Review of Choreodrome-2 by our observer Polina Romashkina.
Every repertory theatre with permanent cast members gravitates towards a closed-loop system with vagaries coming only from the top. Ballet Moskva was lucky to have talented director Elena Tupyseva offer her team a project similar to that at “The Place”, a renowned London school. “Choreodrome” is a contemporary dance research program that offers “artists the opportunity to express themselves without being confined by the frame of a particular performance”, a space for experiment.
O 1 February ZIL presented the second “Choreodrome”, new experiences of young artists. I haven’t seen the first one and cannot analyze the dynamics of its development, but “Choreodrome 2” did surprise me.
What seemed surprising to me was that the choreographers did not align their ideas with the preceding experiences and discoveries, as if dismissing the history of contemporary dance spanning 50 years and the significant steps that Russian contemporary dance has taken since the beginning of 90-s till the beginning of 10-s involving TSEKH. This detachment from the context might have been justified, had the works contained profound uniqueness and authentic wilderness, yet they rather showcase a connection with the ballet tradition, the tradition of psychological theatre, and popular dance. Most works draw upon a story, a more or less linear narrative of events or experiences, implying the possibility of a libretto. Although the evening features numerous dance forms, hardly anybody works with the dramaturgy of the movement as it is, examines it as a self-sufficient and one-of-a-kind instrument. In the works “Wormholes and Jumping moles” by Sofia Gaidukova and Konstantin Matulevsky and “Who is the First?” (“Kto Pervyi?”) by Arsen Imenov and Alexei Narutto a search in the field of dance language is quite traceable, but they, too, are dominated by the general tendency for dramatization. When movements start attending to a story or illustrating an emotion, the dancers’ bodies develop excessive tension which is conveyed to the audience; that’s when dance-watching changes into a frenzy of the plot interpretation. The work by Olga Timoshenko “Theoretical structures with indefinite content” might have entered the field of experiment, if the choreographer had been able to select one method of interacting with the partner and to build all the composition based on it.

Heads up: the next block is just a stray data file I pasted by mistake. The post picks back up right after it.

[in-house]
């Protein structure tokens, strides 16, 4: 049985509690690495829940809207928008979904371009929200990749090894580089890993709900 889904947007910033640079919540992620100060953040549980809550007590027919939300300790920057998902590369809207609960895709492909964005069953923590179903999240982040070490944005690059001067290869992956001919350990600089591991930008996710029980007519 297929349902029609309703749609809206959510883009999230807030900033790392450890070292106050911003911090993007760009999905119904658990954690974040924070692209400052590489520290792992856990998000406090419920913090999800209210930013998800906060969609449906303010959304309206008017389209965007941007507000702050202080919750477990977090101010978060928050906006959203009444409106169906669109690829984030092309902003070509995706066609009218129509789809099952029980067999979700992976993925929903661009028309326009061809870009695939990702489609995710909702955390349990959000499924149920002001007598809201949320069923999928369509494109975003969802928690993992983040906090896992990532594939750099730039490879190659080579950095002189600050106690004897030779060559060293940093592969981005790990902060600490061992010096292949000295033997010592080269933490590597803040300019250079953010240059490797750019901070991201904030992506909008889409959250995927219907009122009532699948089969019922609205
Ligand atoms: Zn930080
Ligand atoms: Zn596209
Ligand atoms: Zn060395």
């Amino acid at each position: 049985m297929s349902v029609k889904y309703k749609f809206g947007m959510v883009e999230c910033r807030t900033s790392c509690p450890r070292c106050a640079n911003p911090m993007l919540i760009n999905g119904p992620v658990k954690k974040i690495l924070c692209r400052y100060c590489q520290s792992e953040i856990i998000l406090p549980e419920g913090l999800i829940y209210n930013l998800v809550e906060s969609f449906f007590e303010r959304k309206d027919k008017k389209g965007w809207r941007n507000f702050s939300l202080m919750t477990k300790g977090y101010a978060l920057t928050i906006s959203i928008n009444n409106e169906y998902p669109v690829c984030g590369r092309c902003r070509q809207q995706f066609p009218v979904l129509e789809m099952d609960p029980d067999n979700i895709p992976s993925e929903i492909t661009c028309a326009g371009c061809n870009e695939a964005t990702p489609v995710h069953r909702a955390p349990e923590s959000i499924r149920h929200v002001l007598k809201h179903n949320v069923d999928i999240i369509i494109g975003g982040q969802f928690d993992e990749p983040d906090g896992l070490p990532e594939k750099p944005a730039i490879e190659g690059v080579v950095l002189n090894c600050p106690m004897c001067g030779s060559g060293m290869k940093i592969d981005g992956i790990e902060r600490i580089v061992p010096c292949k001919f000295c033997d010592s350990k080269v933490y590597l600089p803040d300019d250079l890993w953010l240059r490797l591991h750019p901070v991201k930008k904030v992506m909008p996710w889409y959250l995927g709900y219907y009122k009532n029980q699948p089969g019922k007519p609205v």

In his piece for 12 dancers “Cap” (“Kolpachok”) Artyom Ignatyev, curator of the project, works interestingly with space and rhythm. The composition could have acquired a purer sounding, if a single quality of movement and attention for all the performers had been found, and the manifestations of individualities in the solos had been physical rather than acting-like… By the way, I’m still oblivious as to what the name stands for.
In other works the spatial solutions are extremely simplistic, with imposed frontal angles aggravated by apparatuses into the auditorium. Music and light solutions are traditional and often illustrative, leaving an impression that these instruments are not taken into awareness as an opportunity for experiment; the conditioned nature of the stage frame and stage time is also put beyond doubt. Roman Andreykin, an experienced choreographer invited to partake in the project, staged two pieces in the style of an entertainment show – lyric feminine “On the Wing” (“Na Kryle”) based on a folk song and “Esthete” – a kind of rough grotesque featuring men in tail coats and underpants, some weird text, and a chunk of raw meat. And it’s not that I’m against the miscellany of genres when it comes to contemporary art, but reframing or deconstruction is required, a new perspective or something else that can bring what is already known into the question area.
“Stretch” (“Otrezok”) by Konstantin Chelkayev is characterized by distinct dance language and thinking. As I see it, there are too many elements for such a short piece (6 minutes). Creative avidity must have hindered sticking to one thing, so that the action reminds of an inspired yet incoherent speech. What also seemed odd to me was the fact that it transforms smoothly into a “heartwarming” song which supports the vibe of the piece in a way but again brings us into the atmosphere of a high-school concert…
“Choreodrome” promises to be regular. That’s excellent news. It is important and contemporary and surely offers prospects, because the artists of the cast get a chance to broaden their perspective of dance. Yet what direction the project will take depends greatly on the motivation of the leaders and the objectives that they set for themselves, really.